Sun Mar 22, 2009 1:12 pm
    Regular "Line Cook" Poster
    Wow. I'm impressed that nearly four years after my initial post the Recipezaar "sleuths" are still on the case! I'll be very interested to see whatever recipe comes through for Hon Su Gai. Thanks! icon_lol.gif
    Fri Apr 24, 2009 7:17 pm
    Regular "Line Cook" Poster
    Hon Sue Gai Kew, or as I have seen it spelled here in Houston at the only three restaurants in town who make it, "Hung Shu Gai Kew", is also one of my favorite dishes. I have looked for the original recipe for the past five years, at least.
    I think that "Chef1206665" on here had good comments to your request. He's on the right track. However the batter is really tricky; I have tried making it several times at home. But I never get the batter exactly as it is in the restaurants here. One key I think is to add about 1/2 tsp of baking soda to the batter, which makes the batter "puff up" when you cook the chicken. (Don't overdo it however, or your chicken will be too salty.) Plus the batter seems to be a wet batter, before the chiken is dipped into it. So I think water is added to the mixture of flour, cornstarch, and baking soda, before dipping the chicken in it. Don't quote me; but I have tried it this way, and it comes slightly closer to the original dish as I have tried it here in Houston.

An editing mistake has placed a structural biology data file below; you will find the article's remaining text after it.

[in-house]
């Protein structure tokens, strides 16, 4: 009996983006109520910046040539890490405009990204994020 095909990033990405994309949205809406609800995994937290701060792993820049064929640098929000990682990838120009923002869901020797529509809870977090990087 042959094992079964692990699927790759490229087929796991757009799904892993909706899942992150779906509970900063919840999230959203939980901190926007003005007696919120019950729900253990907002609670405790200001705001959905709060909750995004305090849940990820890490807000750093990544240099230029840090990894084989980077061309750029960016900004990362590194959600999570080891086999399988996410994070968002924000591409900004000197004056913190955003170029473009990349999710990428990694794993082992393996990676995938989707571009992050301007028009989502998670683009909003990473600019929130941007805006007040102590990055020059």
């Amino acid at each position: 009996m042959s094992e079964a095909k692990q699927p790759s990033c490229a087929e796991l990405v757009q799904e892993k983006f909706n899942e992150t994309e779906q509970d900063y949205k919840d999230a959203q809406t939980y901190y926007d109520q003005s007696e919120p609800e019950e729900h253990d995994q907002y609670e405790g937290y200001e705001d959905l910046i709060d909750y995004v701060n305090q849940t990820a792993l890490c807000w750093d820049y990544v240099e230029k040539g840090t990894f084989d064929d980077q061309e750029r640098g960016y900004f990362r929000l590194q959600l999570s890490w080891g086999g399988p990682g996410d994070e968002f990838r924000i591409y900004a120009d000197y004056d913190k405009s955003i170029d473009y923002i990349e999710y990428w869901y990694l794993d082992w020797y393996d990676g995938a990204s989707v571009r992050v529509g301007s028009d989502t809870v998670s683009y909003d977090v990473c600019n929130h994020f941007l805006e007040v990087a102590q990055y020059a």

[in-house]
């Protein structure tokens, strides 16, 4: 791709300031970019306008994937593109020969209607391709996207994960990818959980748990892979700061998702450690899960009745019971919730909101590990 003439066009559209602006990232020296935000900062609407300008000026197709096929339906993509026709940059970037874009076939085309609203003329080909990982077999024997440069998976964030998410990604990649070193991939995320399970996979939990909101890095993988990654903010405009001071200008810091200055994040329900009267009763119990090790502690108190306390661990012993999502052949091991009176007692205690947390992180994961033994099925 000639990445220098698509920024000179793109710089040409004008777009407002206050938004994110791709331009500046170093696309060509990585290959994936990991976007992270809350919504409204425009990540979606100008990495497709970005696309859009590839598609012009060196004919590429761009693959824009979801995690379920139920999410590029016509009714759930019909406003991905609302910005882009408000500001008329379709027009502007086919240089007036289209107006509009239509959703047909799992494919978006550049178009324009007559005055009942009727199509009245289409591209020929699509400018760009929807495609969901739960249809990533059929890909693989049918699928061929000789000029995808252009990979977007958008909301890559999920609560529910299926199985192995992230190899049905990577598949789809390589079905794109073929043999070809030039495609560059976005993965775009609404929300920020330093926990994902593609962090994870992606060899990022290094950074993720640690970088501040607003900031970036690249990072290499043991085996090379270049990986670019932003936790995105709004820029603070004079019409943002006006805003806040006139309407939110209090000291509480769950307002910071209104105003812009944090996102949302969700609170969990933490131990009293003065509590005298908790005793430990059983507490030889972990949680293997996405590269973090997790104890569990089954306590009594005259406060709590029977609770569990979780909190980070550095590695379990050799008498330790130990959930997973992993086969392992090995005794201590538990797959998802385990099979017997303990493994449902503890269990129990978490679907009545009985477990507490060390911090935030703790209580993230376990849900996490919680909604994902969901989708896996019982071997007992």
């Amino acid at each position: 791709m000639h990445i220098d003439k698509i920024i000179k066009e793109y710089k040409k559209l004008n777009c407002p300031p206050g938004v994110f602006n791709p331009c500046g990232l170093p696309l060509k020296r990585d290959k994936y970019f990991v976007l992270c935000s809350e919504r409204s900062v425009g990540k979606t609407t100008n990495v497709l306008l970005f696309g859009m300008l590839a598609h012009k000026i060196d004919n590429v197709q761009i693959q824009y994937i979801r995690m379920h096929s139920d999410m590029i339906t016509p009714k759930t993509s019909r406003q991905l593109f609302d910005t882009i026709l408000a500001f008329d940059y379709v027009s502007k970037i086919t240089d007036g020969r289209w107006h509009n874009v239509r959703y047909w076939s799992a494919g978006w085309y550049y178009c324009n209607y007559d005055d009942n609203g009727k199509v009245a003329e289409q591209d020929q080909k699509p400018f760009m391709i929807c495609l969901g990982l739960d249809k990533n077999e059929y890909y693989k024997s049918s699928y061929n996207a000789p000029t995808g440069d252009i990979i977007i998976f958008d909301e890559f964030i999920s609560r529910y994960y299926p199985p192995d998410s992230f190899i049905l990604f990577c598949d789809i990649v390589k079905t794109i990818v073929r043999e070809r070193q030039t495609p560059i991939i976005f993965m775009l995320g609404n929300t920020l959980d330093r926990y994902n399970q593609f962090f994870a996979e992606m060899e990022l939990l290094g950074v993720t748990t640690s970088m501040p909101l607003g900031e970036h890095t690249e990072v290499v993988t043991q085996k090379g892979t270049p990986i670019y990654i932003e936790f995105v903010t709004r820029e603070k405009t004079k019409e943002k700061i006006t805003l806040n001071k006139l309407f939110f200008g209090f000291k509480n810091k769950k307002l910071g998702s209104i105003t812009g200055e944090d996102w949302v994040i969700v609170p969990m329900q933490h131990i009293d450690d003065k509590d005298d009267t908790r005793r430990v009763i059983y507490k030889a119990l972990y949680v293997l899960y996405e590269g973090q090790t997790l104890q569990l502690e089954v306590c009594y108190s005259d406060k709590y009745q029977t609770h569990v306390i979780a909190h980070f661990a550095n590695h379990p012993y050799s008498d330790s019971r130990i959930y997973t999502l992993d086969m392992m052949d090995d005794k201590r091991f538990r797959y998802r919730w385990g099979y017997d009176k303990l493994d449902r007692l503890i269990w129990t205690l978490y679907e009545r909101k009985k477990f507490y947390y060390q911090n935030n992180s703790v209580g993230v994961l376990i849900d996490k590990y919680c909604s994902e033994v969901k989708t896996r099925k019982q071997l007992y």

The vegetables in this dish are typically the white part of bok choy (sliced), pea pods, water chestnuts, and straw mushrooms. Sometimes I've seen thinly sliced carrots, baby corns and\or celery added as well.
    I look forward to hearing everyone's input to your question as well, since this is an age-old Cantonese recipe, whose secret seems to be tightly guarded.
    Fri Apr 24, 2009 8:27 pm
    Regular "Line Cook" Poster
    Many thanks, Wadester! I think I might give your approach a try this weekend. Yummmmmm... icon_lol.gif
    Sue Lau